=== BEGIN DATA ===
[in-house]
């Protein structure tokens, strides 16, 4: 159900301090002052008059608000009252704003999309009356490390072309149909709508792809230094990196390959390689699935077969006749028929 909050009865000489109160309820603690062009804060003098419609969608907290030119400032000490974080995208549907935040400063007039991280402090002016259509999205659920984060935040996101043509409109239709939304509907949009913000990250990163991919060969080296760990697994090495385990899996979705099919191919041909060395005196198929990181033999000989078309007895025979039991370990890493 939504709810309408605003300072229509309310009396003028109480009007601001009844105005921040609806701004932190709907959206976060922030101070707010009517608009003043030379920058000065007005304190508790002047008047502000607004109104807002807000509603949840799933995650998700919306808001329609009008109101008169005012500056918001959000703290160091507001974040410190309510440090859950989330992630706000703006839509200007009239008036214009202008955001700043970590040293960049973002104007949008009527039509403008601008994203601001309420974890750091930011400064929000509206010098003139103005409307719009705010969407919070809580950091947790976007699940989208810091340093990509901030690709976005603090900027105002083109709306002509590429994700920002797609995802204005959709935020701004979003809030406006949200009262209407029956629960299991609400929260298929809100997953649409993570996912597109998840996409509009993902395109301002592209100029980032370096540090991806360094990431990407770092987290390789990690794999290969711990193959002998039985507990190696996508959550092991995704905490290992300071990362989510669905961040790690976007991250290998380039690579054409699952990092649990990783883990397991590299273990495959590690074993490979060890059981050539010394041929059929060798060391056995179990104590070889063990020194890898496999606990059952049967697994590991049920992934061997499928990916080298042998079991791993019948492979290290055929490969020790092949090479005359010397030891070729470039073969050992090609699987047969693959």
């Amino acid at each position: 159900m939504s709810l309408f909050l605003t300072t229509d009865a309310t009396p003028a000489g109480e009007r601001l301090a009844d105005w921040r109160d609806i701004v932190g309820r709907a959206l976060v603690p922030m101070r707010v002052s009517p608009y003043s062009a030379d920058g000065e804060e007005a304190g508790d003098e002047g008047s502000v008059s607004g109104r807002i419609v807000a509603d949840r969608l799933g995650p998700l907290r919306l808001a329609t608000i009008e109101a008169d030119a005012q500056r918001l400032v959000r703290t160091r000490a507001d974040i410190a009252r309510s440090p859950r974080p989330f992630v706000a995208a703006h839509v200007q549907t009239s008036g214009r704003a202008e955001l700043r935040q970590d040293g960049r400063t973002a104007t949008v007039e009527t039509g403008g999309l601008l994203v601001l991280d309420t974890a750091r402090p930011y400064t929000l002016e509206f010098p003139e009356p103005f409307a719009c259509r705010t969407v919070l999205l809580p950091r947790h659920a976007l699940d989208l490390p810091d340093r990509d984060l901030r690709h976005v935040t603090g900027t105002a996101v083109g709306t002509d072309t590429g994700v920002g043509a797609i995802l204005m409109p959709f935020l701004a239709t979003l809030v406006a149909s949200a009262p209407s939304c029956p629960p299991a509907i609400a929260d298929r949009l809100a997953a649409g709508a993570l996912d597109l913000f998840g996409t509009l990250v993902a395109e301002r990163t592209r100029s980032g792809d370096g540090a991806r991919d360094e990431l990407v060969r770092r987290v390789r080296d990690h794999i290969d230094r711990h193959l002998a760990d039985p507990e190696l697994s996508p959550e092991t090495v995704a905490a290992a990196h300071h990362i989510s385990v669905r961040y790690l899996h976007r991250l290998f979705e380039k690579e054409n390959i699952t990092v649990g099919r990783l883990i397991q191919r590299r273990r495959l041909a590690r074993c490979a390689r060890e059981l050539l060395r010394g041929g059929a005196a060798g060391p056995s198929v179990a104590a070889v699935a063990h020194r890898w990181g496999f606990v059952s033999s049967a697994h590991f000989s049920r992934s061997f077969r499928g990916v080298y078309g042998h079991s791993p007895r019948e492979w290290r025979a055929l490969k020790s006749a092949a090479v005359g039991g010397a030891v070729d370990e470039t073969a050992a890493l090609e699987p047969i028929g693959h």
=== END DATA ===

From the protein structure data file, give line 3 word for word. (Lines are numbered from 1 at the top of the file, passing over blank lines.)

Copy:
């Amino acid at each position: 159900m939504s709810l309408f909050l605003t300072t229509d009865a309310t009396p003028a000489g109480e009007r601001l301090a009844d105005w921040r109160d609806i701004v932190g309820r709907a959206l976060v603690p922030m101070r707010v002052s009517p608009y003043s062009a030379d920058g000065e804060e007005a304190g508790d003098e002047g008047s502000v008059s607004g109104r807002i419609v807000a509603d949840r969608l799933g995650p998700l907290r919306l808001a329609t608000i009008e109101a008169d030119a005012q500056r918001l400032v959000r703290t160091r000490a507001d974040i410190a009252r309510s440090p859950r974080p989330f992630v706000a995208a703006h839509v200007q549907t009239s008036g214009r704003a202008e955001l700043r935040q970590d040293g960049r400063t973002a104007t949008v007039e009527t039509g403008g999309l601008l994203v601001l991280d309420t974890a750091r402090p930011y400064t929000l002016e509206f010098p003139e009356p103005f409307a719009c259509r705010t969407v919070l999205l809580p950091r947790h659920a976007l699940d989208l490390p810091d340093r990509d984060l901030r690709h976005v935040t603090g900027t105002a996101v083109g709306t002509d072309t590429g994700v920002g043509a797609i995802l204005m409109p959709f935020l701004a239709t979003l809030v406006a149909s949200a009262p209407s939304c029956p629960p299991a509907i609400a929260d298929r949009l809100a997953a649409g709508a993570l996912d597109l913000f998840g996409t509009l990250v993902a395109e301002r990163t592209r100029s980032g792809d370096g540090a991806r991919d360094e990431l990407v060969r770092r987290v390789r080296d990690h794999i290969d230094r711990h193959l002998a760990d039985p507990e190696l697994s996508p959550e092991t090495v995704a905490a290992a990196h300071h990362i989510s385990v669905r961040y790690l899996h976007r991250l290998f979705e380039k690579e054409n390959i699952t990092v649990g099919r990783l883990i397991q191919r590299r273990r495959l041909a590690r074993c490979a390689r060890e059981l050539l060395r010394g041929g059929a005196a060798g060391p056995s198929v179990a104590a070889v699935a063990h020194r890898w990181g496999f606990v059952s033999s049967a697994h590991f000989s049920r992934s061997f077969r499928g990916v080298y078309g042998h079991s791993p007895r019948e492979w290290r025979a055929l490969k020790s006749a092949a090479v005359g039991g010397a030891v070729d370990e470039t073969a050992a890493l090609e699987p047969i028929g693959h």